My intention was exactly the opposite! I was explaining that yes, she could be a great athlete living in Brazil, but that the lack of faith in oneself is so big in the culture, that she had no idea of what I meant until I explained it again. Even then, she understood me but did not fully believe me. In my personal experience, the training facilities I used in Brazil and in the USA were quite similar; the real difference was the motivational aspect. My fiancé Robby grew up practicing and coaching wrestling, so I asked him to help prepare me for the IPSF world championship in 2016. He knew nothing about pole, but he knew plenty about how to keep someone motivated to work hard. I also started working with a sports psychologist. They made me believe I could do it, and I did it. I won 5 gold medals in world championships.

It seems the biggest lesson I have learned by living abroad is that I never had to leave. It took me moving to another country to realize that I always had it in me, that I could have been the world champion no matter where I lived. But the move was a necessary phase for me, simply so I could deconstruct the belief that I was inferior to all North American and European athletes.

Whatever your difficulty is, there is a way to overcome it, or at least to work around it. Whether it is lack of money, physical shape, age, work, whatever. Believe: there is a way. It probably will not be exactly like what you want, but what is? Where would the fun in life be if things always went like we planned? Maybe your struggles might take you higher and further than what you imagined. The great gymnast Simon Biles, comes from a very troubled family history, and ended up being adopted by her grandfather and his wife. During her practices she started feeling pain in one of her ankles when landing a double layout. To work around that problem she decided to try to add a half twist at the end of the skill, which made her land facing the other way, therefore changing the angle the ankle was in when absorbing the impact. Not only did she solve her problem, but she also created the “Biles,” a new move that will forever carry her name in the gymnastics code of points.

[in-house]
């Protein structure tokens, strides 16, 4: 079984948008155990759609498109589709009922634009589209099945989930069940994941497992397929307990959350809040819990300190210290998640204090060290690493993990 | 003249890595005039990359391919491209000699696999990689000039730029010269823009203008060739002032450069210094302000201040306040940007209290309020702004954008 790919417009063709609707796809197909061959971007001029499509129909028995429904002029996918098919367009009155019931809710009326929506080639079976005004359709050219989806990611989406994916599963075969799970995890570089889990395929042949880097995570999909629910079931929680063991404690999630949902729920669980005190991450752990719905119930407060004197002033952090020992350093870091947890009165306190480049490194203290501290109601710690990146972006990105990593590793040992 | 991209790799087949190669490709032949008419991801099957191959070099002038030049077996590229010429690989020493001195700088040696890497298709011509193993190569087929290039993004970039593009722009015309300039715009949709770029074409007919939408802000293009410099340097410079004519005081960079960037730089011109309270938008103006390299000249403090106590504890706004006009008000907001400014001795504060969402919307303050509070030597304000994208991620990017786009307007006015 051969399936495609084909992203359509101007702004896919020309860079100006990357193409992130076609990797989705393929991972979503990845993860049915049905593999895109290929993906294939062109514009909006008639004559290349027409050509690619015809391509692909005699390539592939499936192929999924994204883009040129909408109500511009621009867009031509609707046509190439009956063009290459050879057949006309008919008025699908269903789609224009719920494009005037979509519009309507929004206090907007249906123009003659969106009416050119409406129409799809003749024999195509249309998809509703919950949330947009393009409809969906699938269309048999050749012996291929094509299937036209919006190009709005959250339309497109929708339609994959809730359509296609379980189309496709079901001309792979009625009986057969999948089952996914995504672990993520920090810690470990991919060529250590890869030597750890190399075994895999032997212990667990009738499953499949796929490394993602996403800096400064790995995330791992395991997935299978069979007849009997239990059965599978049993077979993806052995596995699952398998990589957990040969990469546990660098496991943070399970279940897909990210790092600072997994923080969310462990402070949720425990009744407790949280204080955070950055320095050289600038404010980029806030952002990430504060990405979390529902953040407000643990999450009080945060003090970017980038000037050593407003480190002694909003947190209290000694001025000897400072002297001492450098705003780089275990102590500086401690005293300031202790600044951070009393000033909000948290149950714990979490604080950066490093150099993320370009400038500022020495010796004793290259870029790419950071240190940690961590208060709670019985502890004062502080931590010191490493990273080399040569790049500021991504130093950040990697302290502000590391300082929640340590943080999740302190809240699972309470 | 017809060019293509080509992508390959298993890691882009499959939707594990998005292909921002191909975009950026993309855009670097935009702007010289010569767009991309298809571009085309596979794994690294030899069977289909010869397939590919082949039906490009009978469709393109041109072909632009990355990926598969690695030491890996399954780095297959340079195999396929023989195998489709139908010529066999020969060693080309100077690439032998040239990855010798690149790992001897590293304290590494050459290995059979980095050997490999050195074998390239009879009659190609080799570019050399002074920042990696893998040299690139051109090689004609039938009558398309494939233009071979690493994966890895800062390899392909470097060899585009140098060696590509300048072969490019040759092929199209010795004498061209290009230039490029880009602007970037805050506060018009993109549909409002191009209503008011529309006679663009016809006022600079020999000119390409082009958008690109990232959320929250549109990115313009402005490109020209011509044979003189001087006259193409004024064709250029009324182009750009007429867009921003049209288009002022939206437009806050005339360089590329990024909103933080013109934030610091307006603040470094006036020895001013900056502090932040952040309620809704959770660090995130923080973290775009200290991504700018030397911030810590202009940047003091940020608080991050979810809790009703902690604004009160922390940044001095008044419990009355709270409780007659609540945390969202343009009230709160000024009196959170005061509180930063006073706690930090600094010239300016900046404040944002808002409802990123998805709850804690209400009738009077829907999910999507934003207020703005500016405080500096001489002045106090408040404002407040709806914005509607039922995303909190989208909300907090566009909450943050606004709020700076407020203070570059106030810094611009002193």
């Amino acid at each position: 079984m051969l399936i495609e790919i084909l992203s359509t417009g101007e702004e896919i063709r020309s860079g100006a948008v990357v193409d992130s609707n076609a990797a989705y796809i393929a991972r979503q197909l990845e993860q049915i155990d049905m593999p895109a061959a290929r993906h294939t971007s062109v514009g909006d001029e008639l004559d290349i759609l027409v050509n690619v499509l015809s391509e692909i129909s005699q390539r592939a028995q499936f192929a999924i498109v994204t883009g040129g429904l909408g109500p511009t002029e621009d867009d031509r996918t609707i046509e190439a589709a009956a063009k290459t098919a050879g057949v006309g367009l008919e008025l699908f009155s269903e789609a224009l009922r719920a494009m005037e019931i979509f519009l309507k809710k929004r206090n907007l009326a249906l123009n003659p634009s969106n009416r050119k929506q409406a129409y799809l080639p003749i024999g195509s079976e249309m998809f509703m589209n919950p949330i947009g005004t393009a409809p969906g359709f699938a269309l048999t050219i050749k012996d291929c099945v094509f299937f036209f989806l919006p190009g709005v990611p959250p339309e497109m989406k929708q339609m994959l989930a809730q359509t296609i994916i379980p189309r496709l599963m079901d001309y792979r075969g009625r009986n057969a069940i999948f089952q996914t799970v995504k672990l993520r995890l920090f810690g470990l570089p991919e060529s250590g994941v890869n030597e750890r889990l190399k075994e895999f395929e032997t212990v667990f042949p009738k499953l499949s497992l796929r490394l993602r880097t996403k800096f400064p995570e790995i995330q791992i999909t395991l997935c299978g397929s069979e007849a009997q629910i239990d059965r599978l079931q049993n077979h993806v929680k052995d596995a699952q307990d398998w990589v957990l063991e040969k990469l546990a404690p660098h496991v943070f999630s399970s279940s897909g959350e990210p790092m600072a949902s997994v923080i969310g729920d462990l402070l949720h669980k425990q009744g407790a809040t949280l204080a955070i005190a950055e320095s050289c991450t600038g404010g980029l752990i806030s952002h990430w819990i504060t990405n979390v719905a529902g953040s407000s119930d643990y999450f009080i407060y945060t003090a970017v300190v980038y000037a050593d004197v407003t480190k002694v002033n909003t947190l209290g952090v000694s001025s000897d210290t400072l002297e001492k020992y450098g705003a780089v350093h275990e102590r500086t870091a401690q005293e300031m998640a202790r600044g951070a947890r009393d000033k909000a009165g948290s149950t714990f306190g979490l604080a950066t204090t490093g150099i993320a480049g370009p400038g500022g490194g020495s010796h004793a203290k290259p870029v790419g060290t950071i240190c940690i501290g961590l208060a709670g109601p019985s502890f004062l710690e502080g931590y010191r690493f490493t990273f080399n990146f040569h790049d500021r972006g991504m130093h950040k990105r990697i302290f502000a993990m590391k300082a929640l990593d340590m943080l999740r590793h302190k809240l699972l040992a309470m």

I remember the very first world tournament I qualified for, back when dinosaurs ruled the earth in 2010. I was training and teaching pole in São Paulo, and one of my students who had lived abroad for a long time told me the same thing I told the 7 year-old girl. I had only been poling for 18 months, and I was going up against all my idols. She told me: “Rafa, do you know what they have on you? Just their name!” I don’t think she realized it but that phrase changed my life! I started to believe I could do it, after all they were people like me, had difficulties and fears just like me. I started training with a lot more confidence and discipline. Knowing I had a chance motivated me immensely.